“Its intentionally jarring, intentionally taking you from place to place, from specificity to specificity without explicitly explaining the links between. With time, the links between these different thinkers and methodologies are made clear through their juxtaposition, as well as through the concept of indeterminacy and improvisation.”
- Daniel Korsunsksy
“The program really targets this phenomenon of people coming in with their own limited perspectives, frames, and biases and not necessarily throwing those away, but looking at them as a form of play and as a useful resource for understanding the world from a larger perspective, which I really appreciate. We often have speakers who come in with a very specific focus and then we get to step into that and really try to understand it, and of course their perspective has to do with silo busting and multi-framing, so it’s just a very cool experience.”
- Claire Dickson
“I am surrounded by people who have managed to make ideas work. Every student, every person has an idea, a theory, a project they want to start, but to see someone make a career out of it, to see someone get funding, start it up, get a team, that’s such another layer that you don’t really know how to do until you leave school...Being around professionals who are doing what they love and are constantly innovating their own disciplines is invaluable.”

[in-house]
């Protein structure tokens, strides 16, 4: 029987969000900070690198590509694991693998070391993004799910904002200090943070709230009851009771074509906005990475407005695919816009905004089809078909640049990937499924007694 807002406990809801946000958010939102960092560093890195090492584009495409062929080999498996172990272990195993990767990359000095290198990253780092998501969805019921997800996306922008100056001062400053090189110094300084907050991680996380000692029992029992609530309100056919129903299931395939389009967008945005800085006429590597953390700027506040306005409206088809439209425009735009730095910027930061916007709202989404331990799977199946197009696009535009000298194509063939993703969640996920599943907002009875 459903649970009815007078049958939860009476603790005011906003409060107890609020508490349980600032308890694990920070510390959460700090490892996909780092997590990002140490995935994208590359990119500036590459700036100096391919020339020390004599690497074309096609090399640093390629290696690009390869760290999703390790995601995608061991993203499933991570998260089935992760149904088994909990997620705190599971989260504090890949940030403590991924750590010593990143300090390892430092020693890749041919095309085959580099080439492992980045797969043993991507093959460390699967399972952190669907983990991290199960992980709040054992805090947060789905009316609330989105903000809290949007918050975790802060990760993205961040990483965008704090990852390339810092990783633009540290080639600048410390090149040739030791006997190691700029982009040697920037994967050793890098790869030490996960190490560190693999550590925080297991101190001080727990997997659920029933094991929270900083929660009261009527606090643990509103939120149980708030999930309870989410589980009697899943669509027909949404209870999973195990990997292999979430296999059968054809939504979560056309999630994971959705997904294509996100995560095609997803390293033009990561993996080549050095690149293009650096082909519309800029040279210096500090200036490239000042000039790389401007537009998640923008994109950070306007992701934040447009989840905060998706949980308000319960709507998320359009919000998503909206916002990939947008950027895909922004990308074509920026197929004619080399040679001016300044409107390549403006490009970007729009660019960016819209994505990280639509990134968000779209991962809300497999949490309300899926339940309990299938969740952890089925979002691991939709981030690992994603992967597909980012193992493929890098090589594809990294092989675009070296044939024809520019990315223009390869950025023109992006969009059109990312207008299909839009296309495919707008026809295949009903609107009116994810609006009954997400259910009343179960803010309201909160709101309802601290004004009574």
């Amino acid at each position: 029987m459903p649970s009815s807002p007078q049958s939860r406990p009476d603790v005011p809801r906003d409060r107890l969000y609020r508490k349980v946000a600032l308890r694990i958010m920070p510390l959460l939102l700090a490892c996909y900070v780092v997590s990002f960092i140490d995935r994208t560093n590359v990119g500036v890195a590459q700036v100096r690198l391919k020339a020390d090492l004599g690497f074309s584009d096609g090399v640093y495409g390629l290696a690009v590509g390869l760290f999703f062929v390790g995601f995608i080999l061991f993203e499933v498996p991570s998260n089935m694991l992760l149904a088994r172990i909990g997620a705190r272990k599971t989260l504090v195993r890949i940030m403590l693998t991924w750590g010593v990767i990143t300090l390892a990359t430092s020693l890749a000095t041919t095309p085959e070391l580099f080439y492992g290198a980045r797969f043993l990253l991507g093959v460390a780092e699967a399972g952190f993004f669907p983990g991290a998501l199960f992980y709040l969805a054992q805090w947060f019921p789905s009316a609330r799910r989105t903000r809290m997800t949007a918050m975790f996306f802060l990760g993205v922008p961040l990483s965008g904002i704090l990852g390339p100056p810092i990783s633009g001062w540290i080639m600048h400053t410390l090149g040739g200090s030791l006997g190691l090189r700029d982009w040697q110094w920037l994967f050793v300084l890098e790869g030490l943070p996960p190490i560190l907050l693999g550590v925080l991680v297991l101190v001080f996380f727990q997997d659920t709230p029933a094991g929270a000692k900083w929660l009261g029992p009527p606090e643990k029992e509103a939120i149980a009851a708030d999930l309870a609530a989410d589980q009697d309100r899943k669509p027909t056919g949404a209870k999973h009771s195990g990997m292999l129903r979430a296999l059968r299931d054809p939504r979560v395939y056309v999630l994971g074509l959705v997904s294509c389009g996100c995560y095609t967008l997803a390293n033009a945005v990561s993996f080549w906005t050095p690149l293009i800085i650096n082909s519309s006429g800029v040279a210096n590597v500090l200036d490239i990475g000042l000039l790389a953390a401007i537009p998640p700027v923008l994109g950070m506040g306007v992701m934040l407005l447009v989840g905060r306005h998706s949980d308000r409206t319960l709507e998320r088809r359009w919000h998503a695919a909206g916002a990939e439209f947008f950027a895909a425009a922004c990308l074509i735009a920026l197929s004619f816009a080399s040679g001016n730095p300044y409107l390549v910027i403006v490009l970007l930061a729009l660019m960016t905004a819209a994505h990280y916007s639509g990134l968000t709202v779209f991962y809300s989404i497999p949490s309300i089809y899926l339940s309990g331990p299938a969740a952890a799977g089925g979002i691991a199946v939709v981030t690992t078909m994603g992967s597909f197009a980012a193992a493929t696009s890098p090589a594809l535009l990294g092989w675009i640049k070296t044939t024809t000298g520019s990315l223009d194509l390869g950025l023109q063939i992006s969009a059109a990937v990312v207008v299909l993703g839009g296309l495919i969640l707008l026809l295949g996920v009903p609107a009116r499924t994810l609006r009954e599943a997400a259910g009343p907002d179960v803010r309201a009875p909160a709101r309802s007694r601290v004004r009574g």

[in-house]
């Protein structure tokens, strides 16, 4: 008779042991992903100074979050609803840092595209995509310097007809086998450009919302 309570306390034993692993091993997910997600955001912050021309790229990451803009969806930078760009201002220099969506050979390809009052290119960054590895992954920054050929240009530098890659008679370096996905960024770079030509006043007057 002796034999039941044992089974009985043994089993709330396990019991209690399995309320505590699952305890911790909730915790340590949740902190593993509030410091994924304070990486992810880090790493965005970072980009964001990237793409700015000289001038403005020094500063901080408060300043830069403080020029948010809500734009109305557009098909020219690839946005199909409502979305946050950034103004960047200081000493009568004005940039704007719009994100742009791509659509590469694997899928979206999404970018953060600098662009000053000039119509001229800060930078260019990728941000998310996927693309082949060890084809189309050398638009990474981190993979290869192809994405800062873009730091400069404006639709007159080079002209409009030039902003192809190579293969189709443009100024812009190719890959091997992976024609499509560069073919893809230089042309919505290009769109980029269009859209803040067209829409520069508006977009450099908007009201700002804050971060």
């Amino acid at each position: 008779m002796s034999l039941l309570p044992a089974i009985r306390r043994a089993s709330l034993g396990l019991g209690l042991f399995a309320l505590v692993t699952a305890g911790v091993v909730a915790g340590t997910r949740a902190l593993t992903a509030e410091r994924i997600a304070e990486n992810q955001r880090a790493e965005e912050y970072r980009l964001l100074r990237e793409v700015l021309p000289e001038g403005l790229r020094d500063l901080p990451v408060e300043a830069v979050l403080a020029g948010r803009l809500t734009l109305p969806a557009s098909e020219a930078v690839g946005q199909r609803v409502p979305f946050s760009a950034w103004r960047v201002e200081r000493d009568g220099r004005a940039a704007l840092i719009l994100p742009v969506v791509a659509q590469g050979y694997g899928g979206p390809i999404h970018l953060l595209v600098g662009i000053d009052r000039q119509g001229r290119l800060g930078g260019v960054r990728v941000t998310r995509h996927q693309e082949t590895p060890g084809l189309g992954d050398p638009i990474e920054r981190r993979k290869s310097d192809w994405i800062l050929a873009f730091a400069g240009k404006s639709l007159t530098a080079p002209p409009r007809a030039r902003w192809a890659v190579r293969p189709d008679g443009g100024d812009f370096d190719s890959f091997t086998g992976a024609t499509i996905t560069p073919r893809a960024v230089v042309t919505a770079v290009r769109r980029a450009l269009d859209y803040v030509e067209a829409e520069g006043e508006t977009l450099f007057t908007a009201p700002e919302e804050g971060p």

— Day Cotrell
"The Silo Busting Seminar Series has offered me an opportunity to broaden my perspectives on how to study complexity and indeterminacy. The wide array of processes and ideas touched upon always kept me on my toes, never allowing me to settle in the comfort of a recurring/predictable mindset. This "wideness" not only stemming from a variety of subjects but also a variety of methodologies. From very rigorous and semantical to fully improvised and playful, the spectrum almost seemed contradictory. This impression, however, rapidly vanished thanks to the healthy curation and drive of the director. Allowing for a wholesome and comprehensive approach to such a difficult subject."
- Leo Portelance